ABOUT THIS BOOK
Bandits seem ubiquitous in Latin American culture. Even contemporary actors of violence are framed by narratives that harken back to old images of the rural bandit, either to legitimize or delegitimize violence, or to intervene in larger conflicts within or between nation-states.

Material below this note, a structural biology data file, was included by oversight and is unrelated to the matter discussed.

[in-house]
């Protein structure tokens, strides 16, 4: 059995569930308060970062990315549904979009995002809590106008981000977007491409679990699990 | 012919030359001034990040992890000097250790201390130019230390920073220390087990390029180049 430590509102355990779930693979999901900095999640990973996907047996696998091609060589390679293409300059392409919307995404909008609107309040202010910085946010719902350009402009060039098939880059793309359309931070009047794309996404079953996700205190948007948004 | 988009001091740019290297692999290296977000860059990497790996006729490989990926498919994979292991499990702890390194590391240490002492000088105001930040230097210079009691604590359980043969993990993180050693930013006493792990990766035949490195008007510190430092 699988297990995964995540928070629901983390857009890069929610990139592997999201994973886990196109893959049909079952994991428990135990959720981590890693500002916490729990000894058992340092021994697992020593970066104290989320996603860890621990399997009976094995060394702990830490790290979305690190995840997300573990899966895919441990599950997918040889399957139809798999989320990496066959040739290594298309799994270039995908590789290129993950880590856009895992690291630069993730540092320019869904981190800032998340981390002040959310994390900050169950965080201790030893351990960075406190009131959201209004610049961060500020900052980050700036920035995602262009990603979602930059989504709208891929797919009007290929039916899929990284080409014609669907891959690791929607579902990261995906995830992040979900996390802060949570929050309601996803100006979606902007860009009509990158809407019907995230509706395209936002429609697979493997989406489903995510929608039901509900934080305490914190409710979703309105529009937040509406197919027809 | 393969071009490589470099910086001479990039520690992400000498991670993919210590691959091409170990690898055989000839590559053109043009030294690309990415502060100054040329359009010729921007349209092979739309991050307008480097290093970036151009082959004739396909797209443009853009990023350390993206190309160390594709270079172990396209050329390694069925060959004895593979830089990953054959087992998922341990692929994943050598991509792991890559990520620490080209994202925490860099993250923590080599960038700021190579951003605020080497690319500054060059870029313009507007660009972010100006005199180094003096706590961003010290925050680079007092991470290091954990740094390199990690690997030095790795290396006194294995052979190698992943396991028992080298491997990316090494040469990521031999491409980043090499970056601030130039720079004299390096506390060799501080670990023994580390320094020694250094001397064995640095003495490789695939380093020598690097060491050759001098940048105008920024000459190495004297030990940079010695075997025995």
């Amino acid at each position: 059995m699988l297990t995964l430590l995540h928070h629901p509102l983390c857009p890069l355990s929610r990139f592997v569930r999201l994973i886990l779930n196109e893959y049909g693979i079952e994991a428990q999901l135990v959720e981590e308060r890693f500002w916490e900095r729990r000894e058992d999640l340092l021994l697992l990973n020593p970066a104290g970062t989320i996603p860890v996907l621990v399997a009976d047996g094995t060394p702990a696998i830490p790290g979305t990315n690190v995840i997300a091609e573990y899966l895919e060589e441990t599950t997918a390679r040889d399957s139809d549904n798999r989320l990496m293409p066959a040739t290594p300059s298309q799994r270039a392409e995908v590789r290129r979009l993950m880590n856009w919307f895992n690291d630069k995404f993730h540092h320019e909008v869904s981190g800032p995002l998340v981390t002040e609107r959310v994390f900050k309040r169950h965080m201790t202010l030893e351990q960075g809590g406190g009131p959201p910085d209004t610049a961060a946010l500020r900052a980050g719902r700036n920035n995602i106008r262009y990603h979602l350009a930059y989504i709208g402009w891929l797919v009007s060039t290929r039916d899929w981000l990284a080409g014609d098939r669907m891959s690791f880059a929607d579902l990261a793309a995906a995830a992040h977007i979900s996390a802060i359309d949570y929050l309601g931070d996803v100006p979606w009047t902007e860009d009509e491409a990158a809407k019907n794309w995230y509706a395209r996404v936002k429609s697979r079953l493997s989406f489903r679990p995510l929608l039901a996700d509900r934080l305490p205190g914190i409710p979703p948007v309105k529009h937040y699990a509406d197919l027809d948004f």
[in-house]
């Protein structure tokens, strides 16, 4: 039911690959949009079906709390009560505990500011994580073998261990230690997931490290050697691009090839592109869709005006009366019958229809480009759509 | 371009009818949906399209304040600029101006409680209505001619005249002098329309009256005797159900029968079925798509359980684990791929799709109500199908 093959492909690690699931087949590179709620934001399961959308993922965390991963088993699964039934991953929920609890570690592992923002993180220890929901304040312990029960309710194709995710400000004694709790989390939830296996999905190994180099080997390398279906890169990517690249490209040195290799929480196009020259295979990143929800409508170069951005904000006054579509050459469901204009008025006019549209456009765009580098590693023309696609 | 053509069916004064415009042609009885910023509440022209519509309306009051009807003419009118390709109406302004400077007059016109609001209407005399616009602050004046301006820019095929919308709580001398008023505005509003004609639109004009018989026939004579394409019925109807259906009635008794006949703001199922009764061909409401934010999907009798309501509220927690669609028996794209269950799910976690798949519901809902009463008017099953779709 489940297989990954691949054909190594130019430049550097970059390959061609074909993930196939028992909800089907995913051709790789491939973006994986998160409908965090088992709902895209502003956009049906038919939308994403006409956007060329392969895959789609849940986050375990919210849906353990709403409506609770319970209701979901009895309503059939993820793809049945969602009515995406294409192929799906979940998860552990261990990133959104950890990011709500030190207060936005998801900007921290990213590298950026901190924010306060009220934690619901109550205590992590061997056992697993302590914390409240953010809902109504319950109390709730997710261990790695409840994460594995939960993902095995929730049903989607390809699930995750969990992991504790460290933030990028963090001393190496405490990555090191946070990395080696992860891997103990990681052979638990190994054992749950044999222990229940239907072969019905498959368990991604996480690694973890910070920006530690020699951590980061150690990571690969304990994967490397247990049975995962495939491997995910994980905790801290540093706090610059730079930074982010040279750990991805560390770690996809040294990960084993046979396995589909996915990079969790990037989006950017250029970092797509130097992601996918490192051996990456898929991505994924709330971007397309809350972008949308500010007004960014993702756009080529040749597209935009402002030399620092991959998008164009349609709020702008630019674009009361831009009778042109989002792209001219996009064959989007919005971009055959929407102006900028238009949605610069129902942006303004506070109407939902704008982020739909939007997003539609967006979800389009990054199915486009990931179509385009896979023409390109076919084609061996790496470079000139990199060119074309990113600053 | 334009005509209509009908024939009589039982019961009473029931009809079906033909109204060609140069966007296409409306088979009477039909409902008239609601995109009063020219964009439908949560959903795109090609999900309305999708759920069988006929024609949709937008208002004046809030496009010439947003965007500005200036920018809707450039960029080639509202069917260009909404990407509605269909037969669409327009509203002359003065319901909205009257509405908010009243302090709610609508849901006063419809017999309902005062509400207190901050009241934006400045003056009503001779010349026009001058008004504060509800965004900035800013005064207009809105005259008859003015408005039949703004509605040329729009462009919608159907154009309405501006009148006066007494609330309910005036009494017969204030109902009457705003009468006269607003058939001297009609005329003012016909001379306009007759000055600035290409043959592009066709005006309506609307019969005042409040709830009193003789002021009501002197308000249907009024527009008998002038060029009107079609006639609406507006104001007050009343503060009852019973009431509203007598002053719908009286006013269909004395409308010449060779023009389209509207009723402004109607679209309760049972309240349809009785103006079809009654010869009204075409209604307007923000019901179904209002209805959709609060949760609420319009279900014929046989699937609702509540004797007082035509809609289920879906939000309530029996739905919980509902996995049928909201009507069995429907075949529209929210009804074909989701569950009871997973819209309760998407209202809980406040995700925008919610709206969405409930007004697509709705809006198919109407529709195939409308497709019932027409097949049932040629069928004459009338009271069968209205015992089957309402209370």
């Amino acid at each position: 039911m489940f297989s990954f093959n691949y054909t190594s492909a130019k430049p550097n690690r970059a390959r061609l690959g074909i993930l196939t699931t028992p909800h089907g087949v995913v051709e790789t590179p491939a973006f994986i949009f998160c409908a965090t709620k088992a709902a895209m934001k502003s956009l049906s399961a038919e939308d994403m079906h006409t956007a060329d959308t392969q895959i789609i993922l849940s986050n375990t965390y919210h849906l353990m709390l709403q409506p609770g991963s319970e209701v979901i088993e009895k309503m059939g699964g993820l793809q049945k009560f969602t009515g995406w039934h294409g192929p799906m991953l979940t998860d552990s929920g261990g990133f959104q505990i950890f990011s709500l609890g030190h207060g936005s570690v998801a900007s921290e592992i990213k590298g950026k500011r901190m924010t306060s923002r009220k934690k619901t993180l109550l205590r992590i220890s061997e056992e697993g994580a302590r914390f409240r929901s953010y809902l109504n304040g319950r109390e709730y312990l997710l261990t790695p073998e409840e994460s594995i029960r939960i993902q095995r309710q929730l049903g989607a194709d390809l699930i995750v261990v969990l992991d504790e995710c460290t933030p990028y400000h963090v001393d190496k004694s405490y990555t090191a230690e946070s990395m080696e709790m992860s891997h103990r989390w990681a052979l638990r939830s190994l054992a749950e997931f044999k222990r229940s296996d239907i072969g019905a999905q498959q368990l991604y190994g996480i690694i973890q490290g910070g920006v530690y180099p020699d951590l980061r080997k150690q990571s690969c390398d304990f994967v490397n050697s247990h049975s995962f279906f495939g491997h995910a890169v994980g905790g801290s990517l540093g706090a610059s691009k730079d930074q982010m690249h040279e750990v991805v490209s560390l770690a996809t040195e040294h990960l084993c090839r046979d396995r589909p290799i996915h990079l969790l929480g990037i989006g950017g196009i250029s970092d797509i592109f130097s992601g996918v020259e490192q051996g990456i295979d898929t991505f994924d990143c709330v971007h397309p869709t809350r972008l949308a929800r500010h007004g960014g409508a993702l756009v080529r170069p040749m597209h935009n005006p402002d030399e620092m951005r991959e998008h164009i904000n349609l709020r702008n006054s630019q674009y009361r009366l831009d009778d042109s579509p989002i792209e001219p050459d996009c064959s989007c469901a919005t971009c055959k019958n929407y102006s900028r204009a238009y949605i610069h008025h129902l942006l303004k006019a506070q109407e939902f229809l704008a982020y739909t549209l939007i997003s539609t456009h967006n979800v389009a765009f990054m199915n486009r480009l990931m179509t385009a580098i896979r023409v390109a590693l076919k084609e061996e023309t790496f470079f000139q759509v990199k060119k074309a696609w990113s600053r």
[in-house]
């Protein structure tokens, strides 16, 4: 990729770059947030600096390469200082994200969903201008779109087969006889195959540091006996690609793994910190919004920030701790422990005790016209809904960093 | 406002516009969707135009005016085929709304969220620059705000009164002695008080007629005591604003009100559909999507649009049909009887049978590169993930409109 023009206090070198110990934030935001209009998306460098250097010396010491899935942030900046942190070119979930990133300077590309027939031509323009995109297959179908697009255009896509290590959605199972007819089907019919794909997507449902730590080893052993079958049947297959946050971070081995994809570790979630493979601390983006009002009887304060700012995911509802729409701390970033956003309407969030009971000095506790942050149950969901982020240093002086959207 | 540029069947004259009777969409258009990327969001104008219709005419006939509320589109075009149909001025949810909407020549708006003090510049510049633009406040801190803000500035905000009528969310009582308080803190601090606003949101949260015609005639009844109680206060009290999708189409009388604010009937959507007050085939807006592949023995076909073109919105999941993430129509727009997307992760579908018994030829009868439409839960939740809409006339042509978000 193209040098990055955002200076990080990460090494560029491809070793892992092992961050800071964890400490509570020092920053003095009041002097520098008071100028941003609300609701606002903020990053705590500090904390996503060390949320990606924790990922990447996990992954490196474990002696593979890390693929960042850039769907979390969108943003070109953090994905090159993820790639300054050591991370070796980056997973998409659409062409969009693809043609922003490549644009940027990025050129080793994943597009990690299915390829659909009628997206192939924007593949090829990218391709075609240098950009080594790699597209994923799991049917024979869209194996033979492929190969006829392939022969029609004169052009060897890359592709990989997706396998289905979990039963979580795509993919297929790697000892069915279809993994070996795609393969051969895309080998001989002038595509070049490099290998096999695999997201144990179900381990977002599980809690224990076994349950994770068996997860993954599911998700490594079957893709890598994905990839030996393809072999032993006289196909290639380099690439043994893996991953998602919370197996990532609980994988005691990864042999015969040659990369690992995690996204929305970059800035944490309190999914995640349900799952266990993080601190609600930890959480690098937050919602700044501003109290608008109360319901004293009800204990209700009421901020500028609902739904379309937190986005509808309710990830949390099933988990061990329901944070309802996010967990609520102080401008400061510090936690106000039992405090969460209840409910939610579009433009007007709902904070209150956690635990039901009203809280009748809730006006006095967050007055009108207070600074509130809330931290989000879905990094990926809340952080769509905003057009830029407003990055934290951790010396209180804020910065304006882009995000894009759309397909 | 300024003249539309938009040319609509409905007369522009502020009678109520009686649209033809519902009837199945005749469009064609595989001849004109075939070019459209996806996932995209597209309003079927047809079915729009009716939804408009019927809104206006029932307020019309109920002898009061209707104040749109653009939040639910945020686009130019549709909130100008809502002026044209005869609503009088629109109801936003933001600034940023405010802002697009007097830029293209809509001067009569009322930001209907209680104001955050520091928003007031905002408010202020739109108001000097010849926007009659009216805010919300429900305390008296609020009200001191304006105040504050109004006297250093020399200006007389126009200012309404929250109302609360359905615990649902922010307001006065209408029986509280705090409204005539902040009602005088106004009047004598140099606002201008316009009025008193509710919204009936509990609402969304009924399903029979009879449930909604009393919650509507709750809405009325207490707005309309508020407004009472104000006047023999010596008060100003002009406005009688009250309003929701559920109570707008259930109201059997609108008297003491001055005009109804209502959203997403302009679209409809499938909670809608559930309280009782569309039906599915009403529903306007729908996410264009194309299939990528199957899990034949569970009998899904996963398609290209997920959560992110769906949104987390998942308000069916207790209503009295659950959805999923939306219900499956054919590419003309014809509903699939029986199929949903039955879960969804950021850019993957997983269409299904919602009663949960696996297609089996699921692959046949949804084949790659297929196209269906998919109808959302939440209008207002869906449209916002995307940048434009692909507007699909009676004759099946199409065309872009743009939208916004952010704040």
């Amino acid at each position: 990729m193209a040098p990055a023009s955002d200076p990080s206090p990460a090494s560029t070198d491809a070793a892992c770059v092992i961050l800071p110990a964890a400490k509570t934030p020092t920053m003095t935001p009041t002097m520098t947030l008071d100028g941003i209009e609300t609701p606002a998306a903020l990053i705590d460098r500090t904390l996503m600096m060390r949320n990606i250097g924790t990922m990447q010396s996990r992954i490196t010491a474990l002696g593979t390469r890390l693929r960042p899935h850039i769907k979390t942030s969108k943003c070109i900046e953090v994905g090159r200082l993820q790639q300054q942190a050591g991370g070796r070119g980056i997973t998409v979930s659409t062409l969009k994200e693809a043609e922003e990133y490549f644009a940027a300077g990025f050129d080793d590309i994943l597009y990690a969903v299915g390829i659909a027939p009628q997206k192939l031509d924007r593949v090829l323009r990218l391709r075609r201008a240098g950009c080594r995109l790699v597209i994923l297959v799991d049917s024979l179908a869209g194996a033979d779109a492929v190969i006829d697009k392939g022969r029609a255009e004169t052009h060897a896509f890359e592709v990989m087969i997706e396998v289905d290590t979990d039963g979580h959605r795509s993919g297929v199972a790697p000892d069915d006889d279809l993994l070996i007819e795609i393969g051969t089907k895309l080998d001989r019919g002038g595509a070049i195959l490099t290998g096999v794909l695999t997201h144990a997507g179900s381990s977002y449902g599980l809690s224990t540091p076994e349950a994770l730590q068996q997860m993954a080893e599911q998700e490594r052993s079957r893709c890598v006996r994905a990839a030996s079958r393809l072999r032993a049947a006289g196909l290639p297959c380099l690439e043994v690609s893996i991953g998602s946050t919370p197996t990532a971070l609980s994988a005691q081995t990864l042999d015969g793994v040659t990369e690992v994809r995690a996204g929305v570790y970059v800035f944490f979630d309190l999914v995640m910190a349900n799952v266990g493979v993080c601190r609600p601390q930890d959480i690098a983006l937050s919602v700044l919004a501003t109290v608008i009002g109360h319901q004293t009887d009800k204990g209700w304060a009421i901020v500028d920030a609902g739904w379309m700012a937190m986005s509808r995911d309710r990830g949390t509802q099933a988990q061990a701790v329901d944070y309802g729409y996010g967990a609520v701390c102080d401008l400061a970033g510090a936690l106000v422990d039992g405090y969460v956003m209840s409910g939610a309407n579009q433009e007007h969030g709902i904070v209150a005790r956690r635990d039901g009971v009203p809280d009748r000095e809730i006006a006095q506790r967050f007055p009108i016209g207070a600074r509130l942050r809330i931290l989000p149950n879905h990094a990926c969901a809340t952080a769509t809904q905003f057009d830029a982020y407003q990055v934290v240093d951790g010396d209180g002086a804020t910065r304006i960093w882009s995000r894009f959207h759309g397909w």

However, the bandit escapes a straightforward definition, since the same label can apply to the leader of thousands of soldiers (as in the case of Villa) or to the humble highwayman eking out a meager living by waylaying travelers at machete point. Dabove presents the reader not with a definition of the bandit, but with a series of case studies showing how the bandit trope was used in fictional and non-fictional narratives by writers and political leaders, from the Mexican Revolution to the present. By examining cases from Argentina, Brazil, Mexico, Peru, and Venezuela, from Pancho Villa’s autobiography to Hugo Chávez’s appropriation of his “outlaw” grandfather, Dabove reveals how bandits function as a symbol to expose the dilemmas or aspirations of cultural and political practices, including literature as a social practice and as an ethical experience.